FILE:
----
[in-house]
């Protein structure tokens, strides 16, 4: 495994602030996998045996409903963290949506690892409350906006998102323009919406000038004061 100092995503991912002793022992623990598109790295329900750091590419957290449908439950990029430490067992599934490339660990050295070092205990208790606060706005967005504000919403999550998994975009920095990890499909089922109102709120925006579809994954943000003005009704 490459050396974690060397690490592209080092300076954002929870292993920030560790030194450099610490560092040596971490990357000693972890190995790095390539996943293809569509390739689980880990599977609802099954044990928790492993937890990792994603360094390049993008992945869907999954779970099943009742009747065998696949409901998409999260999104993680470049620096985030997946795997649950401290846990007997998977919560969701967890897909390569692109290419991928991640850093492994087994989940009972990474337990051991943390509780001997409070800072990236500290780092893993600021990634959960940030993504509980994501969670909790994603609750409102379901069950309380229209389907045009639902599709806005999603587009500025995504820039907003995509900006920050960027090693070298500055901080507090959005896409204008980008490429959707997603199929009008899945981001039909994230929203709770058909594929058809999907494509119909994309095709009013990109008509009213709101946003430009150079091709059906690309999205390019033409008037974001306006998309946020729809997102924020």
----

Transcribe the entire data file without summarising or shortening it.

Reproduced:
[in-house]
């Protein structure tokens, strides 16, 4: 495994602030996998045996409903963290949506690892409350906006998102323009919406000038004061 100092995503991912002793022992623990598109790295329900750091590419957290449908439950990029430490067992599934490339660990050295070092205990208790606060706005967005504000919403999550998994975009920095990890499909089922109102709120925006579809994954943000003005009704 490459050396974690060397690490592209080092300076954002929870292993920030560790030194450099610490560092040596971490990357000693972890190995790095390539996943293809569509390739689980880990599977609802099954044990928790492993937890990792994603360094390049993008992945869907999954779970099943009742009747065998696949409901998409999260999104993680470049620096985030997946795997649950401290846990007997998977919560969701967890897909390569692109290419991928991640850093492994087994989940009972990474337990051991943390509780001997409070800072990236500290780092893993600021990634959960940030993504509980994501969670909790994603609750409102379901069950309380229209389907045009639902599709806005999603587009500025995504820039907003995509900006920050960027090693070298500055901080507090959005896409204008980008490429959707997603199929009008899945981001039909994230929203709770058909594929058809999907494509119909994309095709009013990109008509009213709101946003430009150079091709059906690309999205390019033409008037974001306006998309946020729809997102924020």